Are you considering leveraging app publishing platforms (App store, Google Play) to implement children safeguards on mobile apps?

The office plays an active role in supporting data controllers to conform with the code, through a range of guidance and engagement channels. One such channel is through supporting the development of industry-wide standards where appropriate.  We are working with bodies active in this sector, including TIGA, UKIE and the Mobile Games Intelligence Forum. Whilst we would generally support any changes made by app publishing platforms that enable conformance with the code, we are currently focused on providing more direct support to app developers and online services falling under the scope of the code.

Why don’t you adopt the vulnerability by design strategy?

The code recommends a "data protection by design" approach, so to avoid potential confusion caused by similar terms we do not explicitly use a "vulnerability by design" framing within it.  The best interests of the child standard does, however, embody the spirit of vulnerability by design principles. This standard outlines how the UN Convention on the Rights of the Child, which the code is grounded in, is relevant. It says organisations should start with "the intention of providing whatever is best for each individual child" (including those with vulnerabilities), and that organisations should also "support the needs of children with disabilities in line with [their] obligations under the relevant equality legislation for England, Scotland, Wales and Northern Ireland". Online services should also think carefully about potential vulnerabilities when recognising the evolving capacity of the child to form their own views.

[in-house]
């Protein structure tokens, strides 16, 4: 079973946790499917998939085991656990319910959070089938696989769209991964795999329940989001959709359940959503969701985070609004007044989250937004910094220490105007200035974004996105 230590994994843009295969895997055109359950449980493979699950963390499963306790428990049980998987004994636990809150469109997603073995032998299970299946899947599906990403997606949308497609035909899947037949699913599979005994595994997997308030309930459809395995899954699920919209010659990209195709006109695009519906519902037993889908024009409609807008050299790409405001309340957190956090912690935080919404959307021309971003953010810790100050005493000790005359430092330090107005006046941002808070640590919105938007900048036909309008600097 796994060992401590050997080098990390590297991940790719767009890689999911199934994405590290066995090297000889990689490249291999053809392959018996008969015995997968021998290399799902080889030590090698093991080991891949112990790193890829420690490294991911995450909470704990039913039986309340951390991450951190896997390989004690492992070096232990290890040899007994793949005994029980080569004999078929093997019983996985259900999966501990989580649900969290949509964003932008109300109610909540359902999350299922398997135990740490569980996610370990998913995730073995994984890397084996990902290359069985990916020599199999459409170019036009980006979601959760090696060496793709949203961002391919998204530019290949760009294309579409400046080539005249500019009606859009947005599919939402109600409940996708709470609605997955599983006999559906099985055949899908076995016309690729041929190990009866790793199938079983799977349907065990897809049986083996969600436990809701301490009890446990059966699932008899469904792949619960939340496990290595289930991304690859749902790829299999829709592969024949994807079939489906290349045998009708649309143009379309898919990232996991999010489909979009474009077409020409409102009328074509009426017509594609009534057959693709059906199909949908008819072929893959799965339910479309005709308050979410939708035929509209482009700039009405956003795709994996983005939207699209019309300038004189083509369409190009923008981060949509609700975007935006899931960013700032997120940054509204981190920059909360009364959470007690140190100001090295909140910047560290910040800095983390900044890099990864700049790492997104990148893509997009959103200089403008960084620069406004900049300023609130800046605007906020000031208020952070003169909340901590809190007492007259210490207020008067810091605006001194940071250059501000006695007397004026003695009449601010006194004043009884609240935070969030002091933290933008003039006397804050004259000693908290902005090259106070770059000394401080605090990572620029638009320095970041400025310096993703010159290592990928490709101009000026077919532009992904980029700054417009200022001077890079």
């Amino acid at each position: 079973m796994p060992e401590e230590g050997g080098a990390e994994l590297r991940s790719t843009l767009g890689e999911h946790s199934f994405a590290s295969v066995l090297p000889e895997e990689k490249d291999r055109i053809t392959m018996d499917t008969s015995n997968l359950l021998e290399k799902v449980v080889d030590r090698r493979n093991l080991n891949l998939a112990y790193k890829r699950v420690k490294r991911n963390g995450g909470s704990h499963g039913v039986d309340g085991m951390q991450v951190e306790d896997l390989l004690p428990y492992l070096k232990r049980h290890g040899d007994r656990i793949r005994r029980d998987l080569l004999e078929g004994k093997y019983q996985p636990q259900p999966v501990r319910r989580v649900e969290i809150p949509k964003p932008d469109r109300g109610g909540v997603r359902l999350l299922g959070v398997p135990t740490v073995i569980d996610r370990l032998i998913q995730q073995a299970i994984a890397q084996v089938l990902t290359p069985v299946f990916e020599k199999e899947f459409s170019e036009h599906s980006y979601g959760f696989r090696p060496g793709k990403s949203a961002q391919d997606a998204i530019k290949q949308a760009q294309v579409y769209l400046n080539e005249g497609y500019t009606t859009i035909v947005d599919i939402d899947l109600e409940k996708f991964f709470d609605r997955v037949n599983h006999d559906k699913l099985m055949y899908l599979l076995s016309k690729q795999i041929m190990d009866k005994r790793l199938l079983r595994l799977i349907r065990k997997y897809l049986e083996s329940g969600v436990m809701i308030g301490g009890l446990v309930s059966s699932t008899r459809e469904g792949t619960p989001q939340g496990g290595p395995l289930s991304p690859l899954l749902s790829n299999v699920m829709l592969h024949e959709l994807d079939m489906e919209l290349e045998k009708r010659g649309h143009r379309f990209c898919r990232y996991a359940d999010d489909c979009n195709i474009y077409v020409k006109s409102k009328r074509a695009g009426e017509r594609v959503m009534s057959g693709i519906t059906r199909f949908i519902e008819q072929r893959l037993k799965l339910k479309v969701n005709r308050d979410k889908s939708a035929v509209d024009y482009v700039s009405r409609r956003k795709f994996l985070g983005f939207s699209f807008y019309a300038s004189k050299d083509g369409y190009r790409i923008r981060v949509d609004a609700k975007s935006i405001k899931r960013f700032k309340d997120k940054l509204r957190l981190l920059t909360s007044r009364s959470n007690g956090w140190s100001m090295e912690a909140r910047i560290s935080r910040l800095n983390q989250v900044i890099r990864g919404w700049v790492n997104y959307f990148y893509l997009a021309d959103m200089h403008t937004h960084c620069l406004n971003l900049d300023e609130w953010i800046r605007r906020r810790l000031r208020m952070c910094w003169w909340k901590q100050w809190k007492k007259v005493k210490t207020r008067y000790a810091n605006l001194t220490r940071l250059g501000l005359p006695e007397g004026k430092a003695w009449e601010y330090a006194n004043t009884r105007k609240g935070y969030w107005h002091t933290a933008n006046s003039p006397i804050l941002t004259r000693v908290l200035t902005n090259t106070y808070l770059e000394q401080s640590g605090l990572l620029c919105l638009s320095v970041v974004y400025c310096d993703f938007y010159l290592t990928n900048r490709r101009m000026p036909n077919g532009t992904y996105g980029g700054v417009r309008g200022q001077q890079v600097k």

Will any updates to the guidance be made in light of Covid-19?

As a statutory code that the UK Parliament approves, we are unable to make changes to the content without re-submitting it via the formal approval process. We don't envisage doing so before the first code review period in autumn 2022. However, we provide supplementary Children’s Code guidance during the transition period (which ends on 2 September 2021) via our hub. For general support for businesses affected by COVID-19, please see our coronavirus information hub.

Implementing the code might need an engineering solution or changes to services. Companies will have to manage this within their product / engineering road maps, which may go beyond the implementation period for the code. What is your view on that? 

We are conscious that the transition period may be a challenge for companies needing to make complex changes to systems or products. Where you can’t conform with the code by the end of the transition period, we would want to see:

  • your road map;
  • how you are addressing the greatest risks to children’s privacy;